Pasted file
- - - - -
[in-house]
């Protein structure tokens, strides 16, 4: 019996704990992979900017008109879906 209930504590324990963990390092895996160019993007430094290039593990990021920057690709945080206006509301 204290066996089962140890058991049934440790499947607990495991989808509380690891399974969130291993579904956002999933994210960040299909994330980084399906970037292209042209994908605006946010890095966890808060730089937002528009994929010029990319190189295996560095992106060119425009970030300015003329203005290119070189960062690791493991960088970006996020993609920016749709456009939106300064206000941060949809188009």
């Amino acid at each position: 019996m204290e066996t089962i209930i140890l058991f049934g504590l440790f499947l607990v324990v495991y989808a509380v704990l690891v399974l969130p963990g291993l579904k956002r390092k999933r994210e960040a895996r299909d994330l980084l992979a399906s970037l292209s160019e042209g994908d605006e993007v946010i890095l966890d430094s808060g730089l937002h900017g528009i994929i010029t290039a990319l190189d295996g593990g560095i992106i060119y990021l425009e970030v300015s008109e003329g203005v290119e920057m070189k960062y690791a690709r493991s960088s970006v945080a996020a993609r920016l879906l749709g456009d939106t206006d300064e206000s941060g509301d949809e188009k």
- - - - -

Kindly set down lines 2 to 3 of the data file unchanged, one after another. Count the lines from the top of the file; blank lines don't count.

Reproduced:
């Protein structure tokens, strides 16, 4: 019996704990992979900017008109879906 209930504590324990963990390092895996160019993007430094290039593990990021920057690709945080206006509301 204290066996089962140890058991049934440790499947607990495991989808509380690891399974969130291993579904956002999933994210960040299909994330980084399906970037292209042209994908605006946010890095966890808060730089937002528009994929010029990319190189295996560095992106060119425009970030300015003329203005290119070189960062690791493991960088970006996020993609920016749709456009939106300064206000941060949809188009």
């Amino acid at each position: 019996m204290e066996t089962i209930i140890l058991f049934g504590l440790f499947l607990v324990v495991y989808a509380v704990l690891v399974l969130p963990g291993l579904k956002r390092k999933r994210e960040a895996r299909d994330l980084l992979a399906s970037l292209s160019e042209g994908d605006e993007v946010i890095l966890d430094s808060g730089l937002h900017g528009i994929i010029t290039a990319l190189d295996g593990g560095i992106i060119y990021l425009e970030v300015s008109e003329g203005v290119e920057m070189k960062y690791a690709r493991s960088s970006v945080a996020a993609r920016l879906l749709g456009d939106t206006d300064e206000s941060g509301d949809e188009k």